We felt that news readers could use this type of resource to discover new sources of information, and we wanted people in the field of online journalism to have a resource through which they could look at what other sites were doing around the country and compare, contrast, do research, get ideas, hear war stories, etc.’” Source: 10,000 Words

#wjchat

January 27, 2012 in Community, Craft, Education, Resources

#wjchat is a chat for web journalists on Wednesdays at 5 p.m. PDT. We talk about all things content, technology, ethics, & business of journalism on the web.” Source: @wjchat

 

What it is: Web Journalism Chat is a weekly chat around topics facing the online journalism world. Topics range from digital news design, to community engagement, to radical newsroom culture reinvention. Each week is a different topic and there’s always lots to learn.

How to get involved: Wednesdays at 5pm PST (8pm EST), get on Twitter and search for the hashtag #wjchat. Respond to the questions, submit your own questions, and walk away from the two hours knowing something new. If you think you’d be a good host for the chat, get in touch with Robert Hernandez.

Why you should do it: It’s a free way to tap into the collective minds of…bright web journalists on Twitter. It’s not often that there are so many people in the industry on Twitter at the same time watching the same hashtag…” Source: 10,000 Words

 

Crowdmap

January 27, 2012 in Community, Craft, Resources, Technology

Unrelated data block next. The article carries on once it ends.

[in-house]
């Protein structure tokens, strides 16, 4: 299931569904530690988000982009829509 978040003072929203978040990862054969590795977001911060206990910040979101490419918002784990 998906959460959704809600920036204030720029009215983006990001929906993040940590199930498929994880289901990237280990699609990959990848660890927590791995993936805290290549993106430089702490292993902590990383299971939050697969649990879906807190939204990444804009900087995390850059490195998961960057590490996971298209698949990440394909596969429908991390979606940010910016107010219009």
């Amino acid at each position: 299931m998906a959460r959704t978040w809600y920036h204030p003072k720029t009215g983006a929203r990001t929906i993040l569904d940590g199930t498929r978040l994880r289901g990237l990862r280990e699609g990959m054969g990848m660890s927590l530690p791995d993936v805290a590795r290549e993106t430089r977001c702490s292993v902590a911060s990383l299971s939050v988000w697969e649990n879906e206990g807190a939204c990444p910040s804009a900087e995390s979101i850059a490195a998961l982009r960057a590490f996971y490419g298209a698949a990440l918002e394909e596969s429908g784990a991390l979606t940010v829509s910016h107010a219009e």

Ordinary people have a voice, and interesting things happen when you aggregate those voices and visualize the results. Surprising information and insights can be found.

Crowdmap is a tool that allows you to crowdsource information and see it on a map and timeline. It is the Ushahidi platform, built by the team who created Ushahidi as a way for anyone to run their own crowdsourcing site without having to know the intricacies of running their own server. It’s free and it’s yours to use.” Source: Crowdmap

 

“Digging Out DC (With Help From Kenya)

Ushahidi (Swahili for “testimony”) proved to be the Zelig of 2010 disasters. A social-media application built in Kenya to let citizens alert each other to election unrest, Ushahidi also played a crucial role in mapping the oil spill and the Haiti quake. Ushahidi even helped Washington DC dig itself out from its Snowpocalypse of 2010. The capital, lying more than 50 miles below the Mason Dixon line, didn’t quite know what to do when several feet of snow blanketed the city. But Ushahidi, which is open-source and free to use, was adapted to let Washingtonians record the locations of downed trees, clogged streets, and shoveling squads. Crowdsourced data may be imperfect, but in a crisis—or in a snow-smothered Southern city—it can provide a lot of useful information, fast.” Source: The Atlantic

On The Media

January 27, 2012 in Community, Craft, Education, Policy, Resources

While maintaining the civility and fairness that are the hallmarks of public radio, OTM tackles sticky issues with a frankness and transparency that has built trust with listeners and led to more than a tripling of its audience in five years.